Two of Andrea’s friends, Daphen and Kathy, say they continue to support Andrea through everything. Daphen—who has known Andrea since middle school—says that most of the signs were hidden, but she did notice some peculiar behavior. “She missed a lot of school. She wore her clothes inside out the night before … like a sweatshirt so she could just flip it the next morning,” she says. “Because she’s my best friend, I would just say, ‘She’s just eccentric, you know, beats a different drum.’ I could always say that.”
When Andrea was feeling down as an adult, Daphen and Kathy say they would often try to help her realize that she was a good mom. “[Andrea] could never live up to what she thought society expected or what society says is a good mother,” Kathy says.
Daphen says both she and Kathy knew that Andrea had tried to kill herself once before—not long after Garrett’s birth—but they attributed it to postpartum depression.
Just weeks before Garrett’s death, Daphen says she noticed a change in Andrea’s behavior. She says Andrea became very anxious over what would normally be simple decisions—and that Andrea admitted to hearing voices. “When you look back on the hindsight, [people are] like, ‘Well didn’t you think that was crazy or something?’ Well I justified it,” Daphen says.
Daphen—whose own child has been diagnosed with early onset bipolar disorder—says if you notice symptoms in a loved one, it is important to do the research and speak with doctors who specialize in the illness. “It’s not just about medication,” Daphen says. “You need to also get therapy because therapy comes with the medication.”
Andrea’s husband declined to appear on The Oprah Winfrey Show, and her daughter, now 21 years old, also turned down the invitation.
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Va. mom may face death penalty | Webmin — (The Roanoke Times)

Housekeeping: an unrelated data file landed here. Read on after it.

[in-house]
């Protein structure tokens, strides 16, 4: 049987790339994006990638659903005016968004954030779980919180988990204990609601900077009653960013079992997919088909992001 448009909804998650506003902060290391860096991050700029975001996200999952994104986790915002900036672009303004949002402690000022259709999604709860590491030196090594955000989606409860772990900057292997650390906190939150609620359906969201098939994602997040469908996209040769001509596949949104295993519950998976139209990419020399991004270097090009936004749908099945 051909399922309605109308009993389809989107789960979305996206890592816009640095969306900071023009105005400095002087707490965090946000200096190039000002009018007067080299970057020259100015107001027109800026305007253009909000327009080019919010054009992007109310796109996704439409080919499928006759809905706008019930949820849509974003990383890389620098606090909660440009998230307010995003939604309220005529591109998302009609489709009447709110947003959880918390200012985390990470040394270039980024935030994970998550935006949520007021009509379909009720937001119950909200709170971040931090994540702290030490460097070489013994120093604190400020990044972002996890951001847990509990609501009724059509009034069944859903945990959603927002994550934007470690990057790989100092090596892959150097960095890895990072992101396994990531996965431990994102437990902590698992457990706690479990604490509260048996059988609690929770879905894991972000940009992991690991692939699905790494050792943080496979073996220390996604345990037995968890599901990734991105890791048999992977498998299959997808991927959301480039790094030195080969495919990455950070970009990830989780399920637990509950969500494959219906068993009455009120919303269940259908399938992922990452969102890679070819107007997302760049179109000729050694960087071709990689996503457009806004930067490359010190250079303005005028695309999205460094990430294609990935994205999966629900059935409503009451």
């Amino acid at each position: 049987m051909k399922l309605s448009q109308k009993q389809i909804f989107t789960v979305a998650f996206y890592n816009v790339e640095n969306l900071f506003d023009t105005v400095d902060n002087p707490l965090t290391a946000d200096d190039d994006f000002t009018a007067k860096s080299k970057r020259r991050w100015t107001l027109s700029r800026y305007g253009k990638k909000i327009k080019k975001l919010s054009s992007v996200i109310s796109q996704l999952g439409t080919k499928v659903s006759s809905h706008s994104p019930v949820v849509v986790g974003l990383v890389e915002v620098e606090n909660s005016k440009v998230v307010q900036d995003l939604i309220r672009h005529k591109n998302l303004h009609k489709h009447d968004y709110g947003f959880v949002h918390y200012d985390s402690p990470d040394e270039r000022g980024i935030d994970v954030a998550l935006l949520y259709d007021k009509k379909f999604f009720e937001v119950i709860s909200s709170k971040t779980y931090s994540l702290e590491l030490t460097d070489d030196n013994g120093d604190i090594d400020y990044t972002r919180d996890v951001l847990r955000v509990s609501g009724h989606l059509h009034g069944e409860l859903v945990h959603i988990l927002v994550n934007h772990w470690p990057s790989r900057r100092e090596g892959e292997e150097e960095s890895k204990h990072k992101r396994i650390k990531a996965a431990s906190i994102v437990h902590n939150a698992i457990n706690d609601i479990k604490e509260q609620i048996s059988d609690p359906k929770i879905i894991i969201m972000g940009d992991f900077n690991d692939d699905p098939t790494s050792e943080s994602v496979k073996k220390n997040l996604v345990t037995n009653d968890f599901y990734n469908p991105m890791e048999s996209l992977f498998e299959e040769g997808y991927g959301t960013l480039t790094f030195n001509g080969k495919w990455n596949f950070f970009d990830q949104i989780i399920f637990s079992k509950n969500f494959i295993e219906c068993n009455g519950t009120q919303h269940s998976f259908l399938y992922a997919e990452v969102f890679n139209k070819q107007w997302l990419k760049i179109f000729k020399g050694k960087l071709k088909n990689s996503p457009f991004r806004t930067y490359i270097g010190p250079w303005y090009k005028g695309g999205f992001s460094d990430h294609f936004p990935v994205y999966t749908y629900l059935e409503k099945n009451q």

Police allege that on April 15, 2005, Andrea Petrosky drowned her son Garrett in a bathtub after strangling him, then called 911 and confessed. Charged with capital murder, the 39-year-old former Roanoke resident is facing the death penalty.
Petrosky defense counsel Jay Finch with the Capital Defender Office for Western Virginia confirmed this week that her attorneys have filed notice of intent to put on an insanity defense. Finch declined to comment further.
The insanity defense is raised in less than 1 percent of felony cases nationwide, said University of Virginia law professor Richard Bonnie. Most acquittals by reason of insanity happen because prosecution and defense reach an agreement before a case goes to trial, he said.
If an insanity plea actually goes to trial, the defense has an uphill battle, Bonnie said.
Petrosky’s case resembles the high-profile case of Andrea Yates, a Texas woman who drowned her five children in a bathtub in 2001.
Yates, too, faced the death penalty. A jury sentenced Yates to life in prison, but the verdict was overturned. On Wednesday, a new jury found Yates not guilty by reason of insanity.
In the Yates case, the prosecution and defense agreed that Yates was mentally ill and that she killed her children as a result of her delusions, but they disagreed over whether she was legally insane, Bonnie said.
Petrosky’s defense attorneys received the results of a mental evaluation before announcing their intent to pursue an insanity plea. Prosecutors are also seeking an evaluation. The future of the case will likely depend on whether the psychological experts for the two sides agree, Bonnie said.
According to statistics kept by the Virginia Department of Mental Health, Mental Retardation and Substance Abuse Services, an average of 35 people a year are acquitted of a crime by reason of insanity in Virginia.
Prosecutors and police have not commented as to whether they know of any motive for the slaying. Petrosky’s trial is set to begin Oct. 16.
When she was charged, she became only the third person in Virginia to be prosecuted under “Annie’s Law,” a relatively new capital murder statute that makes it a capital crime for a person 21 or older to kill a child younger than 14.
Petrosky and her family lived in Roanoke for several years before moving to Bristol in 2004.